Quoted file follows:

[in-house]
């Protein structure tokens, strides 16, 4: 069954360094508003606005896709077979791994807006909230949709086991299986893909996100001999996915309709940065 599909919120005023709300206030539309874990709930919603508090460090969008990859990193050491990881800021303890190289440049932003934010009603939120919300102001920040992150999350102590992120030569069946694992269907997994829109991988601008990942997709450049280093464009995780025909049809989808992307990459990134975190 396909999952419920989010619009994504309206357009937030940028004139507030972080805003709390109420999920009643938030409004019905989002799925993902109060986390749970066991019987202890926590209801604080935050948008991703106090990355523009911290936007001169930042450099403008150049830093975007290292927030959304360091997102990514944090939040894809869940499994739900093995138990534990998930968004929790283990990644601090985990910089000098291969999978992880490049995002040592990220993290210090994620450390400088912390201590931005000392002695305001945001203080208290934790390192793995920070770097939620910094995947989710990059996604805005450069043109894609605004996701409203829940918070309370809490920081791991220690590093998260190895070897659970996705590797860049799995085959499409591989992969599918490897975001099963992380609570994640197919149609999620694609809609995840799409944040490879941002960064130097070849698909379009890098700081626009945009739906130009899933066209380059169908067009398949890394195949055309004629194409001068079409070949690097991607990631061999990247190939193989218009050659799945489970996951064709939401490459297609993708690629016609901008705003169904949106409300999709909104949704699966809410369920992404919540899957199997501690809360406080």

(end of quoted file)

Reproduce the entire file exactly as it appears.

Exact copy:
[in-house]
């Protein structure tokens, strides 16, 4: 069954360094508003606005896709077979791994807006909230949709086991299986893909996100001999996915309709940065 599909919120005023709300206030539309874990709930919603508090460090969008990859990193050491990881800021303890190289440049932003934010009603939120919300102001920040992150999350102590992120030569069946694992269907997994829109991988601008990942997709450049280093464009995780025909049809989808992307990459990134975190 396909999952419920989010619009994504309206357009937030940028004139507030972080805003709390109420999920009643938030409004019905989002799925993902109060986390749970066991019987202890926590209801604080935050948008991703106090990355523009911290936007001169930042450099403008150049830093975007290292927030959304360091997102990514944090939040894809869940499994739900093995138990534990998930968004929790283990990644601090985990910089000098291969999978992880490049995002040592990220993290210090994620450390400088912390201590931005000392002695305001945001203080208290934790390192793995920070770097939620910094995947989710990059996604805005450069043109894609605004996701409203829940918070309370809490920081791991220690590093998260190895070897659970996705590797860049799995085959499409591989992969599918490897975001099963992380609570994640197919149609999620694609809609995840799409944040490879941002960064130097070849698909379009890098700081626009945009739906130009899933066209380059169908067009398949890394195949055309004629194409001068079409070949690097991607990631061999990247190939193989218009050659799945489970996951064709939401490459297609993708690629016609901008705003169904949106409300999709909104949704699966809410369920992404919540899957199997501690809360406080």